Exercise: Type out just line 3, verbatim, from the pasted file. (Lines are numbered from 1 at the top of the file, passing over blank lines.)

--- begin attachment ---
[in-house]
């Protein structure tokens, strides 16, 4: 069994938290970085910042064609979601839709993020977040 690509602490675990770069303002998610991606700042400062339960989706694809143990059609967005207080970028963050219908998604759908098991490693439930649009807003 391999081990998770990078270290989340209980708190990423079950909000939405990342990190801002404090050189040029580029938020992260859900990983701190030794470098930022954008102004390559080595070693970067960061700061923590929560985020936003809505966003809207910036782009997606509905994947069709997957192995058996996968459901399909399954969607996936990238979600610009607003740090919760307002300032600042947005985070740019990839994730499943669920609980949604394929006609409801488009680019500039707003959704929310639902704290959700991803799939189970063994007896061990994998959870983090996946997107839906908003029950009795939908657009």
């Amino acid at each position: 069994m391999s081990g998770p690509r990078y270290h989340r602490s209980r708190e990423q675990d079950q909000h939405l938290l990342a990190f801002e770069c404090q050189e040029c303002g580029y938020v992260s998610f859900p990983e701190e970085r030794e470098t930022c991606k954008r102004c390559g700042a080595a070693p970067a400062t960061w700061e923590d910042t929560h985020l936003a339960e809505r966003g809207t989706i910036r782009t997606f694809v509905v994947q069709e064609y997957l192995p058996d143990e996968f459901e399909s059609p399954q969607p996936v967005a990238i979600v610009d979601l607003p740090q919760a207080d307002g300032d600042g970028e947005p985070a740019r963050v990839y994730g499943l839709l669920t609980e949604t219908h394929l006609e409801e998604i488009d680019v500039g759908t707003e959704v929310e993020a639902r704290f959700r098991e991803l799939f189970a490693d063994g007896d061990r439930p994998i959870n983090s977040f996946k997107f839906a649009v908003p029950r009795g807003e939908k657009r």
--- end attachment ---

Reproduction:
């Amino acid at each position: 069994m391999s081990g998770p690509r990078y270290h989340r602490s209980r708190e990423q675990d079950q909000h939405l938290l990342a990190f801002e770069c404090q050189e040029c303002g580029y938020v992260s998610f859900p990983e701190e970085r030794e470098t930022c991606k954008r102004c390559g700042a080595a070693p970067a400062t960061w700061e923590d910042t929560h985020l936003a339960e809505r966003g809207t989706i910036r782009t997606f694809v509905v994947q069709e064609y997957l192995p058996d143990e996968f459901e399909s059609p399954q969607p996936v967005a990238i979600v610009d979601l607003p740090q919760a207080d307002g300032d600042g970028e947005p985070a740019r963050v990839y994730g499943l839709l669920t609980e949604t219908h394929l006609e409801e998604i488009d680019v500039g759908t707003e959704v929310e993020a639902r704290f959700r098991e991803l799939f189970a490693d063994g007896d061990r439930p994998i959870n983090s977040f996946k997107f839906a649009v908003p029950r009795g807003e939908k657009r």